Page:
(-naṃ) 1. Obtaining, attaining. 2. Accomplishing. 3. Going to or toward. E. āṅ before ṣad to go, causal form, lyuṭ aff.Source: Cologne Digital Sanskrit Dictionaries: Benfey Sanskrit-English Dictionary
Āsādana (आसादन).—i. e. ā-sad + ana, n. Attacking, Mahābhārata 2, 808.Source: Cologne Digital Sanskrit Dictionaries: Cappeller Sanskrit-English Dictionary
Āsādana (आसादन).—[neuter] laying down; meeting with, obtaining.Source: Cologne Digital Sanskrit Dictionaries: Monier-Williams Sanskrit-English Dictionary
1) Āsadana (आसदन):—[=ā-sadana] [from ā-sad] n. sitting down
2) [v.s. ...] a seat, [Kātyāyana-śrauta-sūtra]
3) [v.s. ...] reaching, [cf. Lexicographers, esp. such as amarasiṃha, halāyudha, hemacandra, etc.]
4) Āsādana (आसादन):—[=ā-sādana] [from ā-sad] n. putting or laying down, [Kātyāyana-śrauta-sūtra]
5) [v.s. ...] reaching, getting possession of [Mahābhārata; Ratnāvalī]
6) Āsādanā (आसादना):—[=āsā-danā] [from āsāda] f. attacking, assailing, [Jātakamālā]Source: Cologne Digital Sanskrit Dictionaries: Yates Sanskrit-English Dictionary
Āsādana (आसादन):—[ā-sādana] (naṃ) 1. n. Obtaining, accompanying, going towards.
[Sanskrit to German]
Sanskrit, also spelled संस्कृतम् (saṃskṛtam), is an ancient language of India commonly seen as the grandmother of the Indo-European language family (even English!). Closely allied with Prakrit and Pali, Sanskrit is more exhaustive in both grammar and terms and has the most extensive collection of literature in the world, greatly surpassing its sister-languages Greek and Latin.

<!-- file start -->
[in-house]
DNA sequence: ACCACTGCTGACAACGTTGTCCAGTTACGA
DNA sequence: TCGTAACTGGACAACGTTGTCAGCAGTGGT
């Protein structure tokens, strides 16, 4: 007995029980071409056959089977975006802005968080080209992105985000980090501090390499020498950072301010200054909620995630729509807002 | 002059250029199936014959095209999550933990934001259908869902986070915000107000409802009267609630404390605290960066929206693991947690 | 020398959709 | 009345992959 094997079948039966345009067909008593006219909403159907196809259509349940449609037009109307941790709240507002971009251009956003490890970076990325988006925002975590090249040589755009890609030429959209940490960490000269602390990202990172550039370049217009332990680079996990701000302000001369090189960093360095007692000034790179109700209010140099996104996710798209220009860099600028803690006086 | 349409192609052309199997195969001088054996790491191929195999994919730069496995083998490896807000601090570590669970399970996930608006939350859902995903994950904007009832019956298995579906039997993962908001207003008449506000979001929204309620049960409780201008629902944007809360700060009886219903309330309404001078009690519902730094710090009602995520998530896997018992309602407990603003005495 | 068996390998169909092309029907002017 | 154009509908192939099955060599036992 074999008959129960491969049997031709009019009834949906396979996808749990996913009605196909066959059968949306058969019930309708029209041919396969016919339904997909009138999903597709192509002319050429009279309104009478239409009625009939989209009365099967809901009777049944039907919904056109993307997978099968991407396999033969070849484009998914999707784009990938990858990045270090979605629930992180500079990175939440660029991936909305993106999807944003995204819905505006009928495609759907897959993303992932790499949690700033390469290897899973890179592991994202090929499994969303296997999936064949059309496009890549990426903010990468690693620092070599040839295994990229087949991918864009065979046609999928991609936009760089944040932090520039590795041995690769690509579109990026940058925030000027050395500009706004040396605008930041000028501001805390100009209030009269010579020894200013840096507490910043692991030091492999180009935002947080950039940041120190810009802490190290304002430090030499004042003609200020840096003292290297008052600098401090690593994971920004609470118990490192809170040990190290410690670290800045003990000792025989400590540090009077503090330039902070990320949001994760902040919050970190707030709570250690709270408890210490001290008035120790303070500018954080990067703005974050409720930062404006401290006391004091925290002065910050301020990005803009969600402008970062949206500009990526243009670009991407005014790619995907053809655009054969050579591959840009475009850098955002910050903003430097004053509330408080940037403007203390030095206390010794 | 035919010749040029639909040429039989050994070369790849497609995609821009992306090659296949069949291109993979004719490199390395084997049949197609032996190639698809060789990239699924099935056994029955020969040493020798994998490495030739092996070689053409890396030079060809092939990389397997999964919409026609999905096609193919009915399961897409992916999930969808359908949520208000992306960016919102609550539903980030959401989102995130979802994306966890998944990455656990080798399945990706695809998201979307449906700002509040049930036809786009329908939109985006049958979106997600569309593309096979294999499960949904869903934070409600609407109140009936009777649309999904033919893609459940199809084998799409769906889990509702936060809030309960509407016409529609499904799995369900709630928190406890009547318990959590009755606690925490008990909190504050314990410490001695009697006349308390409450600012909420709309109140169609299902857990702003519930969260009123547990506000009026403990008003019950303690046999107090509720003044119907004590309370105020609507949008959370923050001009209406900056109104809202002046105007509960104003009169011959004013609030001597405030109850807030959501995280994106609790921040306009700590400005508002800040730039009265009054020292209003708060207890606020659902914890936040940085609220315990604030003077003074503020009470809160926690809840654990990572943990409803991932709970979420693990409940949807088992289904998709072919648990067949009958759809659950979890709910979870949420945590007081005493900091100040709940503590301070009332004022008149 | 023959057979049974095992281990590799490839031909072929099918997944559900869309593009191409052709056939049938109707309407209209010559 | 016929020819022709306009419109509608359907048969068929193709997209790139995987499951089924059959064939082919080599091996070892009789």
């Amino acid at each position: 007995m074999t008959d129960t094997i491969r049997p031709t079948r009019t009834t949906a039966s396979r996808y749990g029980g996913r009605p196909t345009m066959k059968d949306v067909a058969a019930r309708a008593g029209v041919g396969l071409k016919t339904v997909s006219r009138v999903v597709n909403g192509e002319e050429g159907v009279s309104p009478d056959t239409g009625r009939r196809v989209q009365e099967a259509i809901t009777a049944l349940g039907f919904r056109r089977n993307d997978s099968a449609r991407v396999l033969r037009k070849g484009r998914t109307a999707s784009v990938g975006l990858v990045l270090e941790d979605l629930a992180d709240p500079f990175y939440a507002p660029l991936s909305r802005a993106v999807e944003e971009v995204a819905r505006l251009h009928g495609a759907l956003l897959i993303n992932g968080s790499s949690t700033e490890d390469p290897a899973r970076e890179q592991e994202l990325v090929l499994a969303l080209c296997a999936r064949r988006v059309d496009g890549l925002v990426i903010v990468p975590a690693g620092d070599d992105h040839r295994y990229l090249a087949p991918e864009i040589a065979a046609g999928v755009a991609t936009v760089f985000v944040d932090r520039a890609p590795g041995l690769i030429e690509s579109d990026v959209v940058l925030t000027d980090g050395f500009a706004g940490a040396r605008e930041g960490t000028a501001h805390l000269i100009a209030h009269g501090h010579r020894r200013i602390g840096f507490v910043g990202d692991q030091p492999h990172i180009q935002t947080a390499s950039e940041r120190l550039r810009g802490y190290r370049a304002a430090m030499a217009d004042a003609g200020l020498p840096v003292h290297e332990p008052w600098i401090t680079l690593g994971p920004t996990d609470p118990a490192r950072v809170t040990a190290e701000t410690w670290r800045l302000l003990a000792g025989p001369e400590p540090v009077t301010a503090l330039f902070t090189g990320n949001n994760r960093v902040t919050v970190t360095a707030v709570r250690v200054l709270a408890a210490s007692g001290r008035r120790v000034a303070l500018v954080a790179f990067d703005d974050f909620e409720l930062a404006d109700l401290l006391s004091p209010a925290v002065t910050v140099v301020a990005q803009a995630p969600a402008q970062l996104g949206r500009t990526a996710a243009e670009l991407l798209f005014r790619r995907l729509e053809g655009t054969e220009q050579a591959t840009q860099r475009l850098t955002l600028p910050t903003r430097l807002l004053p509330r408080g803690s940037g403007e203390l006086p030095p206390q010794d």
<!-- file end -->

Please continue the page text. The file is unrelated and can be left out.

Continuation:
1) [noun] a falling upon; an attack.
2) [noun] the act or fact of getting; procurement.
3) [noun] an accomplishing; accomplishment.
Kannada is a Dravidian language (as opposed to the Indo-European language family) mainly spoken in the southwestern region of India.
See also (Relevant definitions)
Partial matches: A, Dana, Sadana, Asha.
Ends with (+47): Abhyasadana, Ambuprasadana, Anevasadana, Angarasadana, Anuprasadana, Apasadana, Avasadana, Bhamdarasadana, Brahmasadana, Citrangasadana, Cittaprasadana, Dantasadana, Devasadana, Dushprasadana, Dyutasadana, Gamdapasadana, Gamdavasadana, Ganikyasadana, Ghasadana, Hasadana.
Full-text: Patrasadana, Prokshanyasadana, Samasadita, Samasadana, Abhyasadana, Srugasadana, Samasadya, Paryanka.
Search found 3 books and stories containing Asadana, Āsādana, Āsadana, A-sadana, Ā-sadana, Ā-sādana, Āsādanā, Asa-dana, Āsā-danā, Asādana; (plurals include: Asadanas, Āsādanas, Āsadanas, sadanas, sādanas, Āsādanās, danas, danās, Asādanas). You can also click to the full overview containing English textual excerpts. Below are direct links for the most relevant articles:
Tattvartha Sutra (with commentary) (by Vijay K. Jain)
Verse 6.10 - The nature of Knowledge-obscuring and Perception-obscuring Karmas < [Chapter 6 - Influx of Karmas]
Kashyapa Shilpa-shastra (study) (by K. Vidyuta)
7. The Shapes and Embellishments of the Gopuras < [Chapter 5 - Gopura Lakṣaṇa]
Vinaya (3): The Cullavagga (by T. W. Rhys Davids)
Cullavagga, Khandaka 7, Chapter 4 < [Khandaka 7 - Dissensions in the Order]